Regulation of the ovary (1)

Regulation of the ovary (1)

A follicle in the ovary consists of an oocyte surrounded by granulosa cells; the maturing oocyte makes herself an antrum. Thecal and granulosa cells are separated by a basal membrane. The thecal cells are stimulated by LH, transforming cholesterol into testosterone; granulosa cells are stimulated by FSH, making estradiol from testosterone. The regulation by the hormones of the hypothalamic-pituitary-ovary axis is shown in the second graphic below.


Gonadotropin-releasing hormone (GnRH), which is secreted from the hypothalamus stimulates the gonadotropic cells in the anterior pituitary to release FSH and LH. Estradiol produced by the granulosa layer has a positive feedback mainly on LH and a negative feedback predominantly on FSH secretion, depending on the time point in the cycle. Progesterone has a negative feedback on GnRH release from the hypothalamus and thus inhibits indirectly the LH secretion. See also the section on female reproduction in the gynaecology chapter.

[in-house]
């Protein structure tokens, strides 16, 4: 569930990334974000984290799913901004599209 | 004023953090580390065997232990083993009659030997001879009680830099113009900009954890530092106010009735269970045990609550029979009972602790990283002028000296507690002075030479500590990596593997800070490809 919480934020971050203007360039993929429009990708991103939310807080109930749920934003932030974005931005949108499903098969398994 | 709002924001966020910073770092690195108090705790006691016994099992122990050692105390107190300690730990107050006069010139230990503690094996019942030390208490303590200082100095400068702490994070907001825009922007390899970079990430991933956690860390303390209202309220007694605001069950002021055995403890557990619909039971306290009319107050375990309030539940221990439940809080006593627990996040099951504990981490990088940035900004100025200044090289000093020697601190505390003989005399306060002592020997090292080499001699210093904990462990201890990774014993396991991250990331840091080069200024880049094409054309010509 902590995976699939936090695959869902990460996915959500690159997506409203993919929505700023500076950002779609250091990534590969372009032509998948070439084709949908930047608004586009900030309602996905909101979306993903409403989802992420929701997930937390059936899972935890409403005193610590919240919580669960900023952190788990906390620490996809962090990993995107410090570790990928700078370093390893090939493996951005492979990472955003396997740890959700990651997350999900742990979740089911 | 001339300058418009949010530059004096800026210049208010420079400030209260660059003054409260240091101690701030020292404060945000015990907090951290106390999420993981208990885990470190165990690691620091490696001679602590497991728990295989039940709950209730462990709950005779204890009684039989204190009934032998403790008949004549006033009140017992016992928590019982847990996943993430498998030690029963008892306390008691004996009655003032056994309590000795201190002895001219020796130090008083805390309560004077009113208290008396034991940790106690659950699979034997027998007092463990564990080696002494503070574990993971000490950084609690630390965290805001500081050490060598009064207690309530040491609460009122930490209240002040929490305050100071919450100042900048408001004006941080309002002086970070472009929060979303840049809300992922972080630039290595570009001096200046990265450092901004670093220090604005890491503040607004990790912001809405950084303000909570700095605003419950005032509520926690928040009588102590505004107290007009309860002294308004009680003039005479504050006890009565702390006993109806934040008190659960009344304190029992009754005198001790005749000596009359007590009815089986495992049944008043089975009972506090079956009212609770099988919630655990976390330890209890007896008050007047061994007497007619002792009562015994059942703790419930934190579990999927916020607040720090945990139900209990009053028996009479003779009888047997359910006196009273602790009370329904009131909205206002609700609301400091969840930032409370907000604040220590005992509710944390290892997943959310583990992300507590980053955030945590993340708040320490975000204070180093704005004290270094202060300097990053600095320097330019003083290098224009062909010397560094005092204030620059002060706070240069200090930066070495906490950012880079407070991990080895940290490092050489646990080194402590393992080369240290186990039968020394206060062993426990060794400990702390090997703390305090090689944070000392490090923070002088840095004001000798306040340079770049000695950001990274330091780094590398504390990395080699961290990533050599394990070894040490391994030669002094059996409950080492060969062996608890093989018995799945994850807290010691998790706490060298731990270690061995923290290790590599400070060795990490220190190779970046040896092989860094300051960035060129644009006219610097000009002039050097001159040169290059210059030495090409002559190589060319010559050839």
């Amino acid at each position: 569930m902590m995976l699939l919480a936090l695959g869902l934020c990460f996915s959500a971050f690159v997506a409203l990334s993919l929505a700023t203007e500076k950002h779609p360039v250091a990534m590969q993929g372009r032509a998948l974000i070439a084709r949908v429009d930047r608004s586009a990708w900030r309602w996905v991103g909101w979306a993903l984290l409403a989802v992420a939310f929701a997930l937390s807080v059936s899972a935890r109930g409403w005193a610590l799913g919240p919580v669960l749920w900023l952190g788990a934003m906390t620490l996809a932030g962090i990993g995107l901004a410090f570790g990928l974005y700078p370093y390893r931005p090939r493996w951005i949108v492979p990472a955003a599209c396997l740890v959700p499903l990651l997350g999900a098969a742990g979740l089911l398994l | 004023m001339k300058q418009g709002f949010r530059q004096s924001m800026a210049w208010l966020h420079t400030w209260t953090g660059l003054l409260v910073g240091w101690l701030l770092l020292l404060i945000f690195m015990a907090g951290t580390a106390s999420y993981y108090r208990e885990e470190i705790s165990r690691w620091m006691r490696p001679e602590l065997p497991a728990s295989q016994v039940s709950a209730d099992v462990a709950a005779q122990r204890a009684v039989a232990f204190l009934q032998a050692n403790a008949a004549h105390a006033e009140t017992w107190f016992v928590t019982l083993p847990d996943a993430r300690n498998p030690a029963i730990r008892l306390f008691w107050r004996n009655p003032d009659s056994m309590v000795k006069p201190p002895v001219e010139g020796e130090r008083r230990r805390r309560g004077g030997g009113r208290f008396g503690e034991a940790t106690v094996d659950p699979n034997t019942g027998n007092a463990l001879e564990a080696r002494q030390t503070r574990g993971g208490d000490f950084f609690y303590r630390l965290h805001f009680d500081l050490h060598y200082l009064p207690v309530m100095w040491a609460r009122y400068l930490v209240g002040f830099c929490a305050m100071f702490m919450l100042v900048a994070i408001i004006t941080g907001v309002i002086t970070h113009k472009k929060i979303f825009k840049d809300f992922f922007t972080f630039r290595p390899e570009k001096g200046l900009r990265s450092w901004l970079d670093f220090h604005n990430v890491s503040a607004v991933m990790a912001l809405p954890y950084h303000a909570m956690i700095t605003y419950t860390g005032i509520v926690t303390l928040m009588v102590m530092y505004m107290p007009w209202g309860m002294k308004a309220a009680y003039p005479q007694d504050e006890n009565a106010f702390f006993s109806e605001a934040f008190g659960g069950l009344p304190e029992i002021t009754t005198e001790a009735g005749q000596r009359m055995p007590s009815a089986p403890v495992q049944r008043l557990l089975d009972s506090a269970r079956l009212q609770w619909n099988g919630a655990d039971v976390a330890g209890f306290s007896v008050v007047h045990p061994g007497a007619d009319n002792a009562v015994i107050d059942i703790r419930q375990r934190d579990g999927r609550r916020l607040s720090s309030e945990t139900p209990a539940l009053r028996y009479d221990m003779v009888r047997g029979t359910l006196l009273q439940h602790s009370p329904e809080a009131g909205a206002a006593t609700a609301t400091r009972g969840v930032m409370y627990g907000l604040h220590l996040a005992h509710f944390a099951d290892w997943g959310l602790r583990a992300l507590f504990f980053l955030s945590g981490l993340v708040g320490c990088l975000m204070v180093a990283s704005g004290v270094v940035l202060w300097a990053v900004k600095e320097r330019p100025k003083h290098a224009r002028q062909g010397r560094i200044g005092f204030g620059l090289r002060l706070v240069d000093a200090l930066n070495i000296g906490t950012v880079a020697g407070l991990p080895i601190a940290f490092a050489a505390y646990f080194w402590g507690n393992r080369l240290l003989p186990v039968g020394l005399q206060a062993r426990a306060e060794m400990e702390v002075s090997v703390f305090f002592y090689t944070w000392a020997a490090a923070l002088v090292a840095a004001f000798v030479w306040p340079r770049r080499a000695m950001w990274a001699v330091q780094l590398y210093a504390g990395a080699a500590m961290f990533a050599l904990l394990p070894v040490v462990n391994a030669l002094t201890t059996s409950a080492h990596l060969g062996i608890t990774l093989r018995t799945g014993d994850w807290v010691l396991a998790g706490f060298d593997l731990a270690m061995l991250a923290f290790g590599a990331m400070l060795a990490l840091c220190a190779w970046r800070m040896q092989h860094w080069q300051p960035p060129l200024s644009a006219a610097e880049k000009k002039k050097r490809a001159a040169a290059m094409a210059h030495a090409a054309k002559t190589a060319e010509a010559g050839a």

The hormone that induces ovulation in women and promotes the secretion of progesterone by the ovaries is


I. Steroid hormones can easily pass cellular membranes, because they are hydrophilic structures.

II. Cholesterol is required for the biosynthesis of steroid hormones.